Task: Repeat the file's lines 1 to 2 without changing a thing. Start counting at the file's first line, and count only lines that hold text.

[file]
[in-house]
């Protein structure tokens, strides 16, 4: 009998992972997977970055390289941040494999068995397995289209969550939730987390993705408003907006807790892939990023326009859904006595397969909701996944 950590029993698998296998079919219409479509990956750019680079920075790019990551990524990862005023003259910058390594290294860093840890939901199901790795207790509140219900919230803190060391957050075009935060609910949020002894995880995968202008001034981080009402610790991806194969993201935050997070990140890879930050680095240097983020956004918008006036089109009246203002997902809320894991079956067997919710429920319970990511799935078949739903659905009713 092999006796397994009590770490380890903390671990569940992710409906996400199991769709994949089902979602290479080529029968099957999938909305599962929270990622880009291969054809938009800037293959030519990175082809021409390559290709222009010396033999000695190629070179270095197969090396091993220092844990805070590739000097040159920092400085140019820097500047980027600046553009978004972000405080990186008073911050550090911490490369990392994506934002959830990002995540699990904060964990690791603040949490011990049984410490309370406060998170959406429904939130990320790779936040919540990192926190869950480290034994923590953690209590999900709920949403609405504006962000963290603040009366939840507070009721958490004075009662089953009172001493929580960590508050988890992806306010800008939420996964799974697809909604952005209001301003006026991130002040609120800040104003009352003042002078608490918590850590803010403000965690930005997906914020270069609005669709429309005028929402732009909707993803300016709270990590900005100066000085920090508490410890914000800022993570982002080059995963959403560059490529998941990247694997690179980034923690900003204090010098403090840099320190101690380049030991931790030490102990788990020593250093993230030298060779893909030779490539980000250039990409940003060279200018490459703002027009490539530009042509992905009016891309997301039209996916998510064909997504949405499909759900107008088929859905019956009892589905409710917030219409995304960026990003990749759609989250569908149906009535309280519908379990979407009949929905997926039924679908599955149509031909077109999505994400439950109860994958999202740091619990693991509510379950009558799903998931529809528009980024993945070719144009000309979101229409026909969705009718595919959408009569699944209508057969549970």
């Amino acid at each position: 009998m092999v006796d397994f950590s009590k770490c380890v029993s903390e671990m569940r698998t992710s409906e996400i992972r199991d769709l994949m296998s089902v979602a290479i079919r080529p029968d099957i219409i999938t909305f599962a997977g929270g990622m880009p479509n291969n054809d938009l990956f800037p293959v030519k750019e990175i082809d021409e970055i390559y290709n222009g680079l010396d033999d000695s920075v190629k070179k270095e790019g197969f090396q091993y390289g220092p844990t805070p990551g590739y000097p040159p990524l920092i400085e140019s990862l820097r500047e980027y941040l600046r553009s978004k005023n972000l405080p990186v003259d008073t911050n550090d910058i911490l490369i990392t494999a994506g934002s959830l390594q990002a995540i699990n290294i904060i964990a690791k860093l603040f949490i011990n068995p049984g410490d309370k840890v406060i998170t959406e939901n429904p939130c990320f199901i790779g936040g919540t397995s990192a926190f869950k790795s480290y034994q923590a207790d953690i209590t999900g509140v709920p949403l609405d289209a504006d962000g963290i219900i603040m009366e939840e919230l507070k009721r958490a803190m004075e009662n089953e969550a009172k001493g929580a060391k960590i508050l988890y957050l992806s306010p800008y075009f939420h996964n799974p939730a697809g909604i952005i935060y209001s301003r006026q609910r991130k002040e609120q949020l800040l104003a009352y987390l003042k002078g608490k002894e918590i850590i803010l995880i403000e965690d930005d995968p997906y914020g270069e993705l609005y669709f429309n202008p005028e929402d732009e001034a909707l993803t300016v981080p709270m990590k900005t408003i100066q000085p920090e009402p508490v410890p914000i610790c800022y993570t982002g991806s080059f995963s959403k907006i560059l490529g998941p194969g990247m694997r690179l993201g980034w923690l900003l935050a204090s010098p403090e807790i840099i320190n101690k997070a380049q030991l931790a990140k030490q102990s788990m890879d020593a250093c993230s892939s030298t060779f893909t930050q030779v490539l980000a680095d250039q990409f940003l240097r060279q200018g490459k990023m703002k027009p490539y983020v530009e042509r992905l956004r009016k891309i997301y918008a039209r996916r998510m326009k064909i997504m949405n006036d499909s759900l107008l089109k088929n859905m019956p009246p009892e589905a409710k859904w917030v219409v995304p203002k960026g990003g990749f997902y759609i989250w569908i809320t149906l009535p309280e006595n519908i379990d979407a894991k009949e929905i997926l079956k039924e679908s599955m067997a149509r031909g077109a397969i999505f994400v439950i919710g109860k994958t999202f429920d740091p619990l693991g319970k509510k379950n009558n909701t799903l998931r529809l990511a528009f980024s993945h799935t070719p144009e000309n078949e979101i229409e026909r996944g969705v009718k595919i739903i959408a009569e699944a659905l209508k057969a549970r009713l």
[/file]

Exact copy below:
[in-house]
């Protein structure tokens, strides 16, 4: 009998992972997977970055390289941040494999068995397995289209969550939730987390993705408003907006807790892939990023326009859904006595397969909701996944 950590029993698998296998079919219409479509990956750019680079920075790019990551990524990862005023003259910058390594290294860093840890939901199901790795207790509140219900919230803190060391957050075009935060609910949020002894995880995968202008001034981080009402610790991806194969993201935050997070990140890879930050680095240097983020956004918008006036089109009246203002997902809320894991079956067997919710429920319970990511799935078949739903659905009713 092999006796397994009590770490380890903390671990569940992710409906996400199991769709994949089902979602290479080529029968099957999938909305599962929270990622880009291969054809938009800037293959030519990175082809021409390559290709222009010396033999000695190629070179270095197969090396091993220092844990805070590739000097040159920092400085140019820097500047980027600046553009978004972000405080990186008073911050550090911490490369990392994506934002959830990002995540699990904060964990690791603040949490011990049984410490309370406060998170959406429904939130990320790779936040919540990192926190869950480290034994923590953690209590999900709920949403609405504006962000963290603040009366939840507070009721958490004075009662089953009172001493929580960590508050988890992806306010800008939420996964799974697809909604952005209001301003006026991130002040609120800040104003009352003042002078608490918590850590803010403000965690930005997906914020270069609005669709429309005028929402732009909707993803300016709270990590900005100066000085920090508490410890914000800022993570982002080059995963959403560059490529998941990247694997690179980034923690900003204090010098403090840099320190101690380049030991931790030490102990788990020593250093993230030298060779893909030779490539980000250039990409940003060279200018490459703002027009490539530009042509992905009016891309997301039209996916998510064909997504949405499909759900107008088929859905019956009892589905409710917030219409995304960026990003990749759609989250569908149906009535309280519908379990979407009949929905997926039924679908599955149509031909077109999505994400439950109860994958999202740091619990693991509510379950009558799903998931529809528009980024993945070719144009000309979101229409026909969705009718595919959408009569699944209508057969549970």